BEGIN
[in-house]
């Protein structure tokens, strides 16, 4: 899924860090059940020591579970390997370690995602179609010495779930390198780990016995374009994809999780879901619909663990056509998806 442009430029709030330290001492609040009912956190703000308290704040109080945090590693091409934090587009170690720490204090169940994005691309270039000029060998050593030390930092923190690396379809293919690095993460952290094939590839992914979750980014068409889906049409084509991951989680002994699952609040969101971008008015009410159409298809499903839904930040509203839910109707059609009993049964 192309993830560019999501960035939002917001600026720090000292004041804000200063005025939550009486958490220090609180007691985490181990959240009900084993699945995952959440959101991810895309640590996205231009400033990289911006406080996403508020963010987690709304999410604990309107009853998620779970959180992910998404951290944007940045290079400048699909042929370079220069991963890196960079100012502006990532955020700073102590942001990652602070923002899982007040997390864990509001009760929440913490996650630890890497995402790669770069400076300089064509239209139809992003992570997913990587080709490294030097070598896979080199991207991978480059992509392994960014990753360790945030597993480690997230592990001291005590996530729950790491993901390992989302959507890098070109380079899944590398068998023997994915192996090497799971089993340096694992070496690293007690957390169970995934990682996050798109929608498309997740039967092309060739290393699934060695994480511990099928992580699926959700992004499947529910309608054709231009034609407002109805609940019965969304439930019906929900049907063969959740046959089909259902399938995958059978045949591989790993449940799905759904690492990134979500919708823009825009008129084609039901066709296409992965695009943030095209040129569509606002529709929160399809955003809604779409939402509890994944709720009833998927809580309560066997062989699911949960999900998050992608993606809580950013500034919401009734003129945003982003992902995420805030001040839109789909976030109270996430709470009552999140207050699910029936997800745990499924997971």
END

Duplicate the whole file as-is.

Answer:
[in-house]
């Protein structure tokens, strides 16, 4: 899924860090059940020591579970390997370690995602179609010495779930390198780990016995374009994809999780879901619909663990056509998806 442009430029709030330290001492609040009912956190703000308290704040109080945090590693091409934090587009170690720490204090169940994005691309270039000029060998050593030390930092923190690396379809293919690095993460952290094939590839992914979750980014068409889906049409084509991951989680002994699952609040969101971008008015009410159409298809499903839904930040509203839910109707059609009993049964 192309993830560019999501960035939002917001600026720090000292004041804000200063005025939550009486958490220090609180007691985490181990959240009900084993699945995952959440959101991810895309640590996205231009400033990289911006406080996403508020963010987690709304999410604990309107009853998620779970959180992910998404951290944007940045290079400048699909042929370079220069991963890196960079100012502006990532955020700073102590942001990652602070923002899982007040997390864990509001009760929440913490996650630890890497995402790669770069400076300089064509239209139809992003992570997913990587080709490294030097070598896979080199991207991978480059992509392994960014990753360790945030597993480690997230592990001291005590996530729950790491993901390992989302959507890098070109380079899944590398068998023997994915192996090497799971089993340096694992070496690293007690957390169970995934990682996050798109929608498309997740039967092309060739290393699934060695994480511990099928992580699926959700992004499947529910309608054709231009034609407002109805609940019965969304439930019906929900049907063969959740046959089909259902399938995958059978045949591989790993449940799905759904690492990134979500919708823009825009008129084609039901066709296409992965695009943030095209040129569509606002529709929160399809955003809604779409939402509890994944709720009833998927809580309560066997062989699911949960999900998050992608993606809580950013500034919401009734003129945003982003992902995420805030001040839109789909976030109270996430709470009552999140207050699910029936997800745990499924997971």